Reflections from a co-creation workshop with Kenyan counties on domestic health financing initiatives
22 January 2024
Author: Derick Ngaira & Mary Mwami

Kenyans from all walks of life seek medical services in different health facilities across the country on a daily basis. Struggling with illness, they place their trust in hands of the healthcare system. Unfortunately, the inadequacies in services, stemming from a backdrop of a poorly resourced and ineffective healthcare system casts a dark shadow over hopes for recovery. This is a poignant reminder of the urgent need for improved healthcare financing to ensure that every individual can access the quality healthcare they deserve, ultimately transforming tales of despair into narratives of hope.

The journey towards universal health coverage (UHC) in Kenya has been marked by a series of crucial commitments and milestones. Government efforts have been anchored in international agreements, national declarations, and a dedicated focus on primary healthcare (PHC) by the current government as outlined in the Bottom-up Economic Transformation Agenda (BETA) to increase opportunities for all accessing good health and economic advancement.

Given that healthcare provision is a devolved function in Kenya, county governments play a pivotal role. It is reported that county governments provide 70% of health functions, especially those at primary healthcare level. During the National High-Level Dialogue on Health Financing in June 2023, county governments committed to increasing their expenditure on health as a proportion of GDP to 5%, elevating annual county health budgets to at least 35% by 2030, and addressing inefficiencies in service delivery through peer-to-peer learning.

County co-creation workshop

Despite the undertaking by the counties, challenges persist, such as disparities in resource allocation, delays in exchequer fund disbursement, and inefficiencies in spending of health resources. It is against this backdrop that the African Institute for Development Policy (AFIDEP), through the Advance Domestic Health Financing (ADHF) project aims to bolster county governments’ efforts in increasing domestic resource allocation to health and enhancing the efficiency of health resource utilization, particularly focusing on PHC and the well-being of women and girls.

From 18 to 21 December, 2023, the ADHF project held a co-creation workshop with healthcare officials from five counties— Nyandarua, Laikipia, Tana River, Homa Bay, and Taita Taveta — to spearhead interventions aimed at improving PHC and women’s and girls’ health. These counties were selected based on a comprehensive landscape assessment, conducted by AFIDEP, which unveiled challenges and required interventions in health financing at the county level.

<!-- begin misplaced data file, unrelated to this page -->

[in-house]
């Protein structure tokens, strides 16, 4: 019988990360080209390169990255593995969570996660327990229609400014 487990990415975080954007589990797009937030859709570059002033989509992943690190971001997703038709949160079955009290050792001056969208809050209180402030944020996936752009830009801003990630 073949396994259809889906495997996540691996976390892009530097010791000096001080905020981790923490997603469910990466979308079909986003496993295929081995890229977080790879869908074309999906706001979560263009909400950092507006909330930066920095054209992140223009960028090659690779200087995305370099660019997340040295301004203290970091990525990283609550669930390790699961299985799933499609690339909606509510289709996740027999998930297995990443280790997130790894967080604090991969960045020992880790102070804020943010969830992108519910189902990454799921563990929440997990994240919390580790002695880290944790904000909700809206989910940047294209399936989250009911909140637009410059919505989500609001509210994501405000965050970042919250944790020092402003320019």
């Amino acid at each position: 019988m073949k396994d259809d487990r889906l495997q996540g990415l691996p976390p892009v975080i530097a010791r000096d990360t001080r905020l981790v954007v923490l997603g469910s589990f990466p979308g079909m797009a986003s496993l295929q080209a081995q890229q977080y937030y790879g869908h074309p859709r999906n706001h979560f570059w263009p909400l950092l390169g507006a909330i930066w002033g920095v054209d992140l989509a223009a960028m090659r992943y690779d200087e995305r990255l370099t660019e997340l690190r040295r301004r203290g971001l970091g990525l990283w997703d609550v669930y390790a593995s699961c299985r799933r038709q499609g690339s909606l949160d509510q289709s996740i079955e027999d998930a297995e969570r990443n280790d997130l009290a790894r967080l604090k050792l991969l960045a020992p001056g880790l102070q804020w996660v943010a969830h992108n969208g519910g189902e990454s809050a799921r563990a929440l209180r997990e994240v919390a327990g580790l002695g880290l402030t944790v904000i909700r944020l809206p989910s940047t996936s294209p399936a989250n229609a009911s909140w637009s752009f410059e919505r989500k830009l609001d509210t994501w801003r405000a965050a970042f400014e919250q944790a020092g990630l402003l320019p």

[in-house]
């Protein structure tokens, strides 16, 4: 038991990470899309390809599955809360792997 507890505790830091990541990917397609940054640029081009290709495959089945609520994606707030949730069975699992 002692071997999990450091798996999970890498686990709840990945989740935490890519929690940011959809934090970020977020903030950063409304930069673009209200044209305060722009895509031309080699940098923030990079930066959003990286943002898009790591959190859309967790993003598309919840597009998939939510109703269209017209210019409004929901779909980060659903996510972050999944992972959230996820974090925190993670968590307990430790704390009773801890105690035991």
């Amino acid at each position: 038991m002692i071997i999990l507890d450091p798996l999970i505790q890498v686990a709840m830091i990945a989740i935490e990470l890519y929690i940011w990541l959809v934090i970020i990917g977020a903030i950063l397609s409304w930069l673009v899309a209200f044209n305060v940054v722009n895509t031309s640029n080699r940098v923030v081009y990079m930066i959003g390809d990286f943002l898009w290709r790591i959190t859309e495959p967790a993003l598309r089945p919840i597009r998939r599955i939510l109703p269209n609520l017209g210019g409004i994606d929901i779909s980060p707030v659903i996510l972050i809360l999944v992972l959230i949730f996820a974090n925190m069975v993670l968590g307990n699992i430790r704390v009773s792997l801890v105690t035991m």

Speaking at the workshop, Dr. Rose Oronje, AFIDEP’s Head of Kenya Office, asked for a forward-thinking and enduring commitment to healthcare at the county level, emphasizing the importance of prioritising preventive healthcare over curative measures. “Choosing to invest in curative healthcare is like anticipating Kenyans to become ill and incur significant expenses to treat them, whereas a more cost-effective approach would involve spending less to prevent illnesses in the first place,” Dr Rose Oronje stated.

Highlighted interventions on health financing initiatives at the county level

The highlighted interventions at the co-creation creation encompass a comprehensive approach to enhancing healthcare systems at the county level. Initiatives outlined in county plans include capacity building in Public Financial Management (PFM) for county executives, county health management teams (CHMT), and facility managers, as well as costing health services to support evidence-based resource increase requests.

The plans also include developing a health investment case, advocating for county community health bills, domesticating national health financing policies, and promoting measures to increase insurance coverage. Lastly, there’s a focus on capacity building and advocacy for inclusive planning and budgeting by the county officials, emphasising the need for a holistic view of the accounting process involving various stakeholders in the budgeting process at the sub-national units.


As the AFIDEP’s Advance Domestic Health Financing project implementation at the county level gains momentum, the highlighted county interventions from the co-creation workshop echo a profound truth— universal healthcare (UHC) is not just a goal but a shared responsibility, one that necessitates collaborative endeavours, strategic planning, and an unwavering commitment to the well-being of every individual. As the country strives to realise affordable, equitable and accessible healthcare services for all citizens, AFIDEP’s ADHF project will leverage the insights gained from this impactful workshop to support the selected county governments to enhance domestic health financing to improve PHC and women’s and girls’ health at the grassroot level.